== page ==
7. The lack of orientation time is prevalent. Some fortunate nurses have posted that they received several weeks of orientation. Personally, I have never received more than a couple of days of orientation.
Jun 3Joined: Dec '17; Posts: 693; Likes: 1,425I am an NP consultant in numerous LTC facilities.The largest issue by far from my perspective is the for-profit motive, and the fact that state fines for poor patient care are seen as no big deal, merely the cost of doing business, as long as the place is not actually shut down.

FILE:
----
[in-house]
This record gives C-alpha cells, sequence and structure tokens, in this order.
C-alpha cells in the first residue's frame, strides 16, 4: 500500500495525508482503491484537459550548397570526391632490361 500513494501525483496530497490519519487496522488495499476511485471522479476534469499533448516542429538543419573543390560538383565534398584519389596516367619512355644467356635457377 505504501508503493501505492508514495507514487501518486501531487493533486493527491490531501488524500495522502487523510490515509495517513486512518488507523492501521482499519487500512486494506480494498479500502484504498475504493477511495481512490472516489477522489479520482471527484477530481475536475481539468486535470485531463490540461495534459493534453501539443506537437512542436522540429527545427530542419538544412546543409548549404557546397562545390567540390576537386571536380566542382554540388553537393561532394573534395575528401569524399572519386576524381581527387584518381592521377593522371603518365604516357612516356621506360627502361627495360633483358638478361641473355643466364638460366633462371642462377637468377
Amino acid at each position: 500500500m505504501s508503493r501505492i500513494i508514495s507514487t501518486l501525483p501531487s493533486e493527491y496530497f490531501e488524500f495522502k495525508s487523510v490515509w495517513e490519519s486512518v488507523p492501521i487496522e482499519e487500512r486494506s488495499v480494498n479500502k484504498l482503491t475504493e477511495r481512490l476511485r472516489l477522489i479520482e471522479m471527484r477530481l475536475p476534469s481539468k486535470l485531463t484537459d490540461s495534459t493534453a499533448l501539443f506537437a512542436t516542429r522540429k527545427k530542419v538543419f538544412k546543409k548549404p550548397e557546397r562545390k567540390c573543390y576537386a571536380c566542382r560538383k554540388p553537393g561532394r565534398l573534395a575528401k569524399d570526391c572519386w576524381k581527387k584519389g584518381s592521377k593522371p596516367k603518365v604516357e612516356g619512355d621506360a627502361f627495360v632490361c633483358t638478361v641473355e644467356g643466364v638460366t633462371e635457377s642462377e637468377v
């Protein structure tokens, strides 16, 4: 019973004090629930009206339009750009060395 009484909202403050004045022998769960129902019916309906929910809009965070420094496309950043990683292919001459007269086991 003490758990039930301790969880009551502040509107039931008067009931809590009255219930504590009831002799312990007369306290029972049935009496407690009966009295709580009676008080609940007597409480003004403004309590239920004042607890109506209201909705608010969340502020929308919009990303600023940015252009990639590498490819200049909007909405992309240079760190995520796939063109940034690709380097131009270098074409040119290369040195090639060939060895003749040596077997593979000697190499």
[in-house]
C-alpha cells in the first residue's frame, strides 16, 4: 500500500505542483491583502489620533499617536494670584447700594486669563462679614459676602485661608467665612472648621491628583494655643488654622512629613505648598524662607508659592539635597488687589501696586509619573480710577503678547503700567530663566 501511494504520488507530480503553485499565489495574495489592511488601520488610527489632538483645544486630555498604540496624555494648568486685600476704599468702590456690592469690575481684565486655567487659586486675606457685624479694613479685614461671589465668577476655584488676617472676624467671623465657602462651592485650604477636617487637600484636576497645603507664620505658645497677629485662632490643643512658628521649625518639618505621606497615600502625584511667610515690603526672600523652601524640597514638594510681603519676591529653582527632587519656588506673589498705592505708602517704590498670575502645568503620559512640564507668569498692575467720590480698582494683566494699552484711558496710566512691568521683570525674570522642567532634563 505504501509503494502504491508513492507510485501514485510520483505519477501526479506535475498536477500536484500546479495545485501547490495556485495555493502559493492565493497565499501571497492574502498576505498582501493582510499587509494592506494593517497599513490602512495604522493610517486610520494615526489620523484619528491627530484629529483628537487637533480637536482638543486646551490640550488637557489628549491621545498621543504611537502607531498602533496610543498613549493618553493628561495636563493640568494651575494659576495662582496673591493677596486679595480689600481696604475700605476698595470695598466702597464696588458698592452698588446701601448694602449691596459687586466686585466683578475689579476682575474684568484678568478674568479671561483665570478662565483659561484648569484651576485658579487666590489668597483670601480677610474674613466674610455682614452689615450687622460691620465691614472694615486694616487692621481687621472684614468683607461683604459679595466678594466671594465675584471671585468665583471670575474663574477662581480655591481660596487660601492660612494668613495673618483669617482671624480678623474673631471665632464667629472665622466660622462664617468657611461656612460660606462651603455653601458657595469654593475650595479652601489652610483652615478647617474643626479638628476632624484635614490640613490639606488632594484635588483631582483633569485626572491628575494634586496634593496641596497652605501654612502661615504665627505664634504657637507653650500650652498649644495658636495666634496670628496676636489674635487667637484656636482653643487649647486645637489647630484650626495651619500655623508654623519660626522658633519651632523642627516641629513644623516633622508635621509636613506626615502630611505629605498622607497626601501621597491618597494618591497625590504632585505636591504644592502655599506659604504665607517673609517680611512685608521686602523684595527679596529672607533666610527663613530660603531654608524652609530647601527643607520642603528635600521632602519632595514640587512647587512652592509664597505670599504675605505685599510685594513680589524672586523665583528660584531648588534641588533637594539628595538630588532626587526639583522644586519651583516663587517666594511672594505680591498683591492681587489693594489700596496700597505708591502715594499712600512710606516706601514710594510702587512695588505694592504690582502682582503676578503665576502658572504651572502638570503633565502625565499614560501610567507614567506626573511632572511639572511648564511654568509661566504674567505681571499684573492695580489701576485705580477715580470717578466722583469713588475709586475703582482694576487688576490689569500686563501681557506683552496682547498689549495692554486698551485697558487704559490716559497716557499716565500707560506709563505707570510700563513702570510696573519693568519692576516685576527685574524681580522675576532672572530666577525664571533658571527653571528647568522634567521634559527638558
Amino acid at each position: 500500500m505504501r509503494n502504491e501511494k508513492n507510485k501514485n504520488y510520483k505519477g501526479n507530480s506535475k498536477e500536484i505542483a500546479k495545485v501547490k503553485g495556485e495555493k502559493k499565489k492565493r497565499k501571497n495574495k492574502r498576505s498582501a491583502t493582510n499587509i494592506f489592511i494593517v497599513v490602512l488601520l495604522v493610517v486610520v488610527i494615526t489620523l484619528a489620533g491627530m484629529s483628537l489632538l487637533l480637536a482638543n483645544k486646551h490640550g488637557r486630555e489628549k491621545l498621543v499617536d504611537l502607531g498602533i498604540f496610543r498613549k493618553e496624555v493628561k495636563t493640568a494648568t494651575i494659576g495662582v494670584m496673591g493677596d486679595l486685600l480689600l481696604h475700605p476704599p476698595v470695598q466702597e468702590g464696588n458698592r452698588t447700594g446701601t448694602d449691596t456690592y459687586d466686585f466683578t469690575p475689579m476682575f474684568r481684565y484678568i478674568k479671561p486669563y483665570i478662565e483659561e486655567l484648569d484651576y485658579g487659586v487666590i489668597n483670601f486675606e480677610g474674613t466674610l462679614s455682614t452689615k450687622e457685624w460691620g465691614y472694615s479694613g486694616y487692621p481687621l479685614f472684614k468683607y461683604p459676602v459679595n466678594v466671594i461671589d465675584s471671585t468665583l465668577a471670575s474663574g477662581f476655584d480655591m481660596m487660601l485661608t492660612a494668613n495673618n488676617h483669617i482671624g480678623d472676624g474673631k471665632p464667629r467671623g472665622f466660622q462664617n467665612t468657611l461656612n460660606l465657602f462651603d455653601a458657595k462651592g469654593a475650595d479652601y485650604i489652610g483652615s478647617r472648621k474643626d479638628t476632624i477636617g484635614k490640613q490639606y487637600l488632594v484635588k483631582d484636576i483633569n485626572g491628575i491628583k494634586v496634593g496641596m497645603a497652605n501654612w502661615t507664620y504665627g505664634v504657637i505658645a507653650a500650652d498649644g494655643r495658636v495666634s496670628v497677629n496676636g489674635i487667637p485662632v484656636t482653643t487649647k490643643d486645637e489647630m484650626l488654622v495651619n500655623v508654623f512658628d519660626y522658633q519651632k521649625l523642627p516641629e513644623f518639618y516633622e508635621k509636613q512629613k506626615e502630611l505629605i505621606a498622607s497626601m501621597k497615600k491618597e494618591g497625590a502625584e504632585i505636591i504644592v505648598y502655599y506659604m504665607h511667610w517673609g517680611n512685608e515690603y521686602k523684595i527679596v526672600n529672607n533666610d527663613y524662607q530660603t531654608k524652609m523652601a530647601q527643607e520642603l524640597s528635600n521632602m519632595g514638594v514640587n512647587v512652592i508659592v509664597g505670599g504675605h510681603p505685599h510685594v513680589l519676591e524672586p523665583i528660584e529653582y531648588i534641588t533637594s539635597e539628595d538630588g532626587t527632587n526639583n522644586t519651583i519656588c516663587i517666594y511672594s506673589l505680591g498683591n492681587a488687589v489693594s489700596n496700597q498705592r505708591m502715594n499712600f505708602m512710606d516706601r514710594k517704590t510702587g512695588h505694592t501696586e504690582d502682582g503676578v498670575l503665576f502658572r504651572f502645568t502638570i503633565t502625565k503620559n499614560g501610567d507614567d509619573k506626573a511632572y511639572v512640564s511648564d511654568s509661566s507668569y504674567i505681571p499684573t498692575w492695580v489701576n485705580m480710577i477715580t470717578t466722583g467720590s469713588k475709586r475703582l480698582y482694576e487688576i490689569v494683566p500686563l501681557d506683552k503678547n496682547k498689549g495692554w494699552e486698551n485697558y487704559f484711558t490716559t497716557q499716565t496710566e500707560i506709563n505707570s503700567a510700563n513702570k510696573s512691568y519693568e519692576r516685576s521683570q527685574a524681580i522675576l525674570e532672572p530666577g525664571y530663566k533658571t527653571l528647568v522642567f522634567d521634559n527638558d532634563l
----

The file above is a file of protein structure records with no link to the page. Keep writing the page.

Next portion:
The place develops a poor reputation, and it is hard to attract decent employees who consistently come to work. The benefits are poor, and there is no clinical ladder. The nurses who are there are repeatedly mandated extra shifts, which many can't do. They have families, they aren't young anymore, or they just want to have a life outside of work.
Totally incompetent employees? Can't fire 'em because we have nobody to replace them.
I have seen nurse fired for patient care issues, and re-hired less than a year later.
It is the employment of last resort. Apparently.
I hate when I come back from vacation, and several of the decent nurses have left, or been walked out. But this is becoming commonplace.
There was a time 20 or 30 years ago, where being an RN in a nursing home was a long-term, respected, if unglamorous job. Now it seems not to be.